I am always impressed by the passion of new toy entrepreneurs who desperately want to make their products in the United States. When you try to explain to them that their product simply cannot be made cheaply enough to be competitive they can become adamant and even angry.
So what is a person or company to do when the very center of their ethos is “Made in America”. I found an interesting answer in a New York Times article by Gregory Schmidt. The article, “Challenges of Getting a Product Made in the U.S.A.” makes the case that reshoring (moving production back to America) is currently taking place small increments and primarily in the luxury good market.
At this point in time, mass produced goods that are driven by price rather than quality are just not going to find domestic sources of production that can compete with foreign made goods. US labor rates are still too high compared not just with China but with Viet Nam and Indonesia.
Mr. Schmidt provides us with an example in a company named Pad & Quill that makes its leather goods in the US. The company owner, Brian Holmes, said his goal was that whatever he made it “…had to be beautiful… “ To make that happen he needed a bookbindery that did high quality work. He looked in China but could not find it. He chose to make that beautiful line of products in the US because “I’ve never seen bookbindery quality better than in the United States.”
Mr. Homes went on to say:
“Keeping production in the United States was not only possible, but that it offered added benefits to a seller. It improved the turnaround time, he said, and customers were willing to pay more for American-made goods (his iPhone cases range from $50 to $110 — about twice as much as a typical case). Plus, it gave him a sense of pride knowing that he was creating jobs and helping the economy.
Another made in America company is Shinola. No, not the shoe polish company that is no longer in existence. This Shinola makes its products in Detroit and they include beautiful hand made watches, bicycles, leather goods, turntables and more. The company used to say its product were “Made in America” but the FTC said that because they used Swiss parts in their watches that they assembled in Detroit they could not make the statement.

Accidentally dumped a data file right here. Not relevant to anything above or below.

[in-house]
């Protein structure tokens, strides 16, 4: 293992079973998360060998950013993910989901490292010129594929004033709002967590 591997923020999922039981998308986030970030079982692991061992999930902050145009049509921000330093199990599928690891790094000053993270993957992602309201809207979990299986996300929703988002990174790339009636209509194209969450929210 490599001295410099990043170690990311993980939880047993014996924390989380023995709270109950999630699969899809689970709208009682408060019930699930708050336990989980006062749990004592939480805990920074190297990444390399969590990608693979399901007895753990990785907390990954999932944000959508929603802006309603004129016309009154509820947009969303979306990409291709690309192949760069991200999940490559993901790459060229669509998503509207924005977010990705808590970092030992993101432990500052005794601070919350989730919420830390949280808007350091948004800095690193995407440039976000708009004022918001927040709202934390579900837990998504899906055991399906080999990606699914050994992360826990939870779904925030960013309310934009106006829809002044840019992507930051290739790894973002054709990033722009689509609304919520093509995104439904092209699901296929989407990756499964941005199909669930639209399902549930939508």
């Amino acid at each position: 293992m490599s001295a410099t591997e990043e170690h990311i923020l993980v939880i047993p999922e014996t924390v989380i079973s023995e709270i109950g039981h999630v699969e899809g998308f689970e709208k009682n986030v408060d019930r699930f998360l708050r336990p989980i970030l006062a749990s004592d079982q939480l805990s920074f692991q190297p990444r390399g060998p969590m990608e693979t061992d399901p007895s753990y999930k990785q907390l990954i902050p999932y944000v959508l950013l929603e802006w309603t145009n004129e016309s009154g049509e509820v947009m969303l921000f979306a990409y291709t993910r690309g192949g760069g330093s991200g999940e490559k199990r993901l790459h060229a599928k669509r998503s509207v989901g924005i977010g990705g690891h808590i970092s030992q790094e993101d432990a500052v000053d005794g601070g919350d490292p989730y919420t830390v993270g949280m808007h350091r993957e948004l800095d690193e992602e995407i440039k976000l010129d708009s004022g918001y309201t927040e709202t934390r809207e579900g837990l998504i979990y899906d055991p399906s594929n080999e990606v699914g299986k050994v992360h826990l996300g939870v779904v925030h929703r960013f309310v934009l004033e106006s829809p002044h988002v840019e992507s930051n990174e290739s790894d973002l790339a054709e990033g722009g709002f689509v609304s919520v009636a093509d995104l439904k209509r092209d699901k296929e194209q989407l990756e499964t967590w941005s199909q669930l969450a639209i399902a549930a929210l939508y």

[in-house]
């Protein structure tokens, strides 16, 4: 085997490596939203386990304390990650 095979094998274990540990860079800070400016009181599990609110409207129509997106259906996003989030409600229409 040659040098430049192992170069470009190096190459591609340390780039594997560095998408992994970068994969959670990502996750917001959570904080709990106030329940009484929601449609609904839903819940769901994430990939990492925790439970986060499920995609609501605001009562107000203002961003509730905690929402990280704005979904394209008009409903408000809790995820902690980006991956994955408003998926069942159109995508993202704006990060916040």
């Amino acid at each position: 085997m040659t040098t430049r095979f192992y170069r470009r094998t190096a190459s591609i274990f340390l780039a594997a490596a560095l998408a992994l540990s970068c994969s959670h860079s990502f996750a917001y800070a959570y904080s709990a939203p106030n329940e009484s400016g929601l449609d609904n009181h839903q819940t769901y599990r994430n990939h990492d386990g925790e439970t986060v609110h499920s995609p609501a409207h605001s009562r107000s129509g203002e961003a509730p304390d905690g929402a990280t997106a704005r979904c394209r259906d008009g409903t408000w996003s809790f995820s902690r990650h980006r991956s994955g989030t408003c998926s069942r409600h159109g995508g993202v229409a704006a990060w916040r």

So, what about toy companies? Is there a market for high end luxury toys? I think so. Hasbro used to make its Scrabble tiles in Fairfax, Vermont out of Vermont Maple. They had a heft and texture to them that simply is not there in today’s sets.
And there is always plush. Steiff reshored from China back to Germany in 2010. The company’s CEO, Martin Frechen, was quoted by Spiegel Online as saying: “We want to make the most beautiful, best and safest teddy bears and stuffed animals in the world,” he says, tugging at a piece of bear fur. “Look, there’s no fluff. That’s because we also weave the fur instead of just knitting it.”
That kind of attention to detail (no fluff and hand knitting) are what make a Steiff plush a Steiff plush…and people will pay more for it.
So, if your desire is to make it in America or Germany or England or wherever you are, focus on what your country does best when it comes to producing high quality, beautiful products. That’s good for your country and good for the bottom line.